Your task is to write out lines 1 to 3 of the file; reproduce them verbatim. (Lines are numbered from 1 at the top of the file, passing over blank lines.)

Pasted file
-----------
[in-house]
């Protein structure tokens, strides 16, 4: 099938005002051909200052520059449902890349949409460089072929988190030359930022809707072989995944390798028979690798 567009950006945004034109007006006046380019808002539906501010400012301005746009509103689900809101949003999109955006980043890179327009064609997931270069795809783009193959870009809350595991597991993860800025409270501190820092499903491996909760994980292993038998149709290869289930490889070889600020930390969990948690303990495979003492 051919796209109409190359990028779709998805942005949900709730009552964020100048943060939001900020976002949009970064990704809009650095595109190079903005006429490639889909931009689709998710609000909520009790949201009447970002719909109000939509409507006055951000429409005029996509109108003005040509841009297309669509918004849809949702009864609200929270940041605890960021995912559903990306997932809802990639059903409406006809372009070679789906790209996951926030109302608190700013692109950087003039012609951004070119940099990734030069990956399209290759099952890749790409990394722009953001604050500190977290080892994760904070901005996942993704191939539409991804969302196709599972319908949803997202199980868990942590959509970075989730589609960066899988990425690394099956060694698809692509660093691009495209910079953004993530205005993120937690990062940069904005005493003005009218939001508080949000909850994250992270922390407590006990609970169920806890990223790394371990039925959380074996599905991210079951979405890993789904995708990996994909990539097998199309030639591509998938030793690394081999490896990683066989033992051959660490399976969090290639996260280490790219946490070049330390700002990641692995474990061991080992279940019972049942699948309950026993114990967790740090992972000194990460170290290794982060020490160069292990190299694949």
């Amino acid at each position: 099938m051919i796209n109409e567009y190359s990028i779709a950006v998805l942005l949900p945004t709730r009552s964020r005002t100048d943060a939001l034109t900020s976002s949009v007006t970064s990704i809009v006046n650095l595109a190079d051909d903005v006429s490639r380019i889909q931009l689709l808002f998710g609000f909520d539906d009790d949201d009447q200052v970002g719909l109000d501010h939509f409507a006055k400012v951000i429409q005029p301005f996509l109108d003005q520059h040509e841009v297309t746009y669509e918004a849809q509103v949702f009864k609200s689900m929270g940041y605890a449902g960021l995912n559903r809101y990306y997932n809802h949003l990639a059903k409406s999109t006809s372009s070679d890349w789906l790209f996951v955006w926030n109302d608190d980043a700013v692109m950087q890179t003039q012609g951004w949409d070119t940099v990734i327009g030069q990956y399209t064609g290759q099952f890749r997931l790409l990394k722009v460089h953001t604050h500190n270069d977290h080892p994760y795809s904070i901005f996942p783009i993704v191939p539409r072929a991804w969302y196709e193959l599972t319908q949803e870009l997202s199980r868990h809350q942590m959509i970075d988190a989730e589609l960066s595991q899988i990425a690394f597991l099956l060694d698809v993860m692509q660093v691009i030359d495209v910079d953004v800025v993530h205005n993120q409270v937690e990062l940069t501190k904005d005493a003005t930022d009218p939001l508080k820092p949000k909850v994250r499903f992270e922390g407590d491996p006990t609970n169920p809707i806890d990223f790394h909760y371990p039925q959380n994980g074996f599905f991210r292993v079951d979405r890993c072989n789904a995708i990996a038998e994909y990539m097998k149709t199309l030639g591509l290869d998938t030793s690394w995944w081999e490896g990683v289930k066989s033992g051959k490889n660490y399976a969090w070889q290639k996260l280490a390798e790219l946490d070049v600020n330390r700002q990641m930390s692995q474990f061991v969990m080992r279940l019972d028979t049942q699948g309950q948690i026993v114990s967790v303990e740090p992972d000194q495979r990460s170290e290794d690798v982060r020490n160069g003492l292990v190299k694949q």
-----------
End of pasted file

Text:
[in-house]
């Protein structure tokens, strides 16, 4: 099938005002051909200052520059449902890349949409460089072929988190030359930022809707072989995944390798028979690798 567009950006945004034109007006006046380019808002539906501010400012301005746009509103689900809101949003999109955006980043890179327009064609997931270069795809783009193959870009809350595991597991993860800025409270501190820092499903491996909760994980292993038998149709290869289930490889070889600020930390969990948690303990495979003492 051919796209109409190359990028779709998805942005949900709730009552964020100048943060939001900020976002949009970064990704809009650095595109190079903005006429490639889909931009689709998710609000909520009790949201009447970002719909109000939509409507006055951000429409005029996509109108003005040509841009297309669509918004849809949702009864609200929270940041605890960021995912559903990306997932809802990639059903409406006809372009070679789906790209996951926030109302608190700013692109950087003039012609951004070119940099990734030069990956399209290759099952890749790409990394722009953001604050500190977290080892994760904070901005996942993704191939539409991804969302196709599972319908949803997202199980868990942590959509970075989730589609960066899988990425690394099956060694698809692509660093691009495209910079953004993530205005993120937690990062940069904005005493003005009218939001508080949000909850994250992270922390407590006990609970169920806890990223790394371990039925959380074996599905991210079951979405890993789904995708990996994909990539097998199309030639591509998938030793690394081999490896990683066989033992051959660490399976969090290639996260280490790219946490070049330390700002990641692995474990061991080992279940019972049942699948309950026993114990967790740090992972000194990460170290290794982060020490160069292990190299694949």
């Amino acid at each position: 099938m051919i796209n109409e567009y190359s990028i779709a950006v998805l942005l949900p945004t709730r009552s964020r005002t100048d943060a939001l034109t900020s976002s949009v007006t970064s990704i809009v006046n650095l595109a190079d051909d903005v006429s490639r380019i889909q931009l689709l808002f998710g609000f909520d539906d009790d949201d009447q200052v970002g719909l109000d501010h939509f409507a006055k400012v951000i429409q005029p301005f996509l109108d003005q520059h040509e841009v297309t746009y669509e918004a849809q509103v949702f009864k609200s689900m929270g940041y605890a449902g960021l995912n559903r809101y990306y997932n809802h949003l990639a059903k409406s999109t006809s372009s070679d890349w789906l790209f996951v955006w926030n109302d608190d980043a700013v692109m950087q890179t003039q012609g951004w949409d070119t940099v990734i327009g030069q990956y399209t064609g290759q099952f890749r997931l790409l990394k722009v460089h953001t604050h500190n270069d977290h080892p994760y795809s904070i901005f996942p783009i993704v191939p539409r072929a991804w969302y196709e193959l599972t319908q949803e870009l997202s199980r868990h809350q942590m959509i970075d988190a989730e589609l960066s595991q899988i990425a690394f597991l099956l060694d698809v993860m692509q660093v691009i030359d495209v910079d953004v800025v993530h205005n993120q409270v937690e990062l940069t501190k904005d005493a003005t930022d009218p939001l508080k820092p949000k909850v994250r499903f992270e922390g407590d491996p006990t609970n169920p809707i806890d990223f790394h909760y371990p039925q959380n994980g074996f599905f991210r292993v079951d979405r890993c072989n789904a995708i990996a038998e994909y990539m097998k149709t199309l030639g591509l290869d998938t030793s690394w995944w081999e490896g990683v289930k066989s033992g051959k490889n660490y399976a969090w070889q290639k996260l280490a390798e790219l946490d070049v600020n330390r700002q990641m930390s692995q474990f061991v969990m080992r279940l019972d028979t049942q699948g309950q948690i026993v114990s967790v303990e740090p992972d000194q495979r990460s170290e290794d690798v982060r020490n160069g003492l292990v190299k694949q």